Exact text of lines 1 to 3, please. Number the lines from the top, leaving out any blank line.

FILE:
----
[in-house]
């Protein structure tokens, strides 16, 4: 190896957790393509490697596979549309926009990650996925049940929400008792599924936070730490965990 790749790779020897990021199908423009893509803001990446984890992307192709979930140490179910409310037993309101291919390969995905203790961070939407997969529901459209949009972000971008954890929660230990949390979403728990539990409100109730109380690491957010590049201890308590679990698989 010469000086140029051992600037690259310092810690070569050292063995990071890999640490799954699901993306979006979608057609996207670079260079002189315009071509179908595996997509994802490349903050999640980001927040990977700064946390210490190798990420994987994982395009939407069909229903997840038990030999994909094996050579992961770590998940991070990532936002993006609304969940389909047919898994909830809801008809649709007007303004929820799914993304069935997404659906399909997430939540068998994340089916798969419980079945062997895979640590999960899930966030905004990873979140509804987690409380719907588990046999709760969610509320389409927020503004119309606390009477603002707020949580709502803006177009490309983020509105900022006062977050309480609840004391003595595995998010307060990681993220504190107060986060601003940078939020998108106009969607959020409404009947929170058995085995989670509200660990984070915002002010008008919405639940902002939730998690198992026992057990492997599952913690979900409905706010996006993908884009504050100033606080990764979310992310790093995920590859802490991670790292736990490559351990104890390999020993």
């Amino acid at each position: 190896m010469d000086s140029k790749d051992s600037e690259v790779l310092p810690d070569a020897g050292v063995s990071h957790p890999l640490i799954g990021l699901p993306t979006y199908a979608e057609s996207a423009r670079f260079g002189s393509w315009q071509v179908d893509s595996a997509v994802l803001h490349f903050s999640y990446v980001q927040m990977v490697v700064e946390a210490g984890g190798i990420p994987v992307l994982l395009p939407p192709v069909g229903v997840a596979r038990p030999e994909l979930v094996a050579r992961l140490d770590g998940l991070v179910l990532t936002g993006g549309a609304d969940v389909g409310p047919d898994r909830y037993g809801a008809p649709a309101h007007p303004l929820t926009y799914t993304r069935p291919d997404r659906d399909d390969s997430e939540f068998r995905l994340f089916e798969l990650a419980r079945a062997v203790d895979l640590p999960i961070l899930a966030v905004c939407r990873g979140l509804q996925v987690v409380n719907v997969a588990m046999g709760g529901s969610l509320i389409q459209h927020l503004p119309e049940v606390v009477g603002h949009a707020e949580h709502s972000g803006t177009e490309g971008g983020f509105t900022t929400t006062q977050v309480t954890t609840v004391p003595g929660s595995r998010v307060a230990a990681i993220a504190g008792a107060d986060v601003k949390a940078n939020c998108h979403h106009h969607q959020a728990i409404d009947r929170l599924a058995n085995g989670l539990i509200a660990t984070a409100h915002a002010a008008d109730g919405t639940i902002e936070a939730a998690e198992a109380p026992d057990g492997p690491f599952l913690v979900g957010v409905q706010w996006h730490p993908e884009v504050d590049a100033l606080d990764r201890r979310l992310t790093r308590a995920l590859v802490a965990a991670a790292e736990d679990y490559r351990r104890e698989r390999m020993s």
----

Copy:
[in-house]
């Protein structure tokens, strides 16, 4: 190896957790393509490697596979549309926009990650996925049940929400008792599924936070730490965990 790749790779020897990021199908423009893509803001990446984890992307192709979930140490179910409310037993309101291919390969995905203790961070939407997969529901459209949009972000971008954890929660230990949390979403728990539990409100109730109380690491957010590049201890308590679990698989 010469000086140029051992600037690259310092810690070569050292063995990071890999640490799954699901993306979006979608057609996207670079260079002189315009071509179908595996997509994802490349903050999640980001927040990977700064946390210490190798990420994987994982395009939407069909229903997840038990030999994909094996050579992961770590998940991070990532936002993006609304969940389909047919898994909830809801008809649709007007303004929820799914993304069935997404659906399909997430939540068998994340089916798969419980079945062997895979640590999960899930966030905004990873979140509804987690409380719907588990046999709760969610509320389409927020503004119309606390009477603002707020949580709502803006177009490309983020509105900022006062977050309480609840004391003595595995998010307060990681993220504190107060986060601003940078939020998108106009969607959020409404009947929170058995085995989670509200660990984070915002002010008008919405639940902002939730998690198992026992057990492997599952913690979900409905706010996006993908884009504050100033606080990764979310992310790093995920590859802490991670790292736990490559351990104890390999020993």
């Amino acid at each position: 190896m010469d000086s140029k790749d051992s600037e690259v790779l310092p810690d070569a020897g050292v063995s990071h957790p890999l640490i799954g990021l699901p993306t979006y199908a979608e057609s996207a423009r670079f260079g002189s393509w315009q071509v179908d893509s595996a997509v994802l803001h490349f903050s999640y990446v980001q927040m990977v490697v700064e946390a210490g984890g190798i990420p994987v992307l994982l395009p939407p192709v069909g229903v997840a596979r038990p030999e994909l979930v094996a050579r992961l140490d770590g998940l991070v179910l990532t936002g993006g549309a609304d969940v389909g409310p047919d898994r909830y037993g809801a008809p649709a309101h007007p303004l929820t926009y799914t993304r069935p291919d997404r659906d399909d390969s997430e939540f068998r995905l994340f089916e798969l990650a419980r079945a062997v203790d895979l640590p999960i961070l899930a966030v905004c939407r990873g979140l509804q996925v987690v409380n719907v997969a588990m046999g709760g529901s969610l509320i389409q459209h927020l503004p119309e049940v606390v009477g603002h949009a707020e949580h709502s972000g803006t177009e490309g971008g983020f509105t900022t929400t006062q977050v309480t954890t609840v004391p003595g929660s595995r998010v307060a230990a990681i993220a504190g008792a107060d986060v601003k949390a940078n939020c998108h979403h106009h969607q959020a728990i409404d009947r929170l599924a058995n085995g989670l539990i509200a660990t984070a409100h915002a002010a008008d109730g919405t639940i902002e936070a939730a998690e198992a109380p026992d057990g492997p690491f599952l913690v979900g957010v409905q706010w996006h730490p993908e884009v504050d590049a100033l606080d990764r201890r979310l992310t790093r308590a995920l590859v802490a965990a991670a790292e736990d679990y490559r351990r104890e698989r390999m020993s």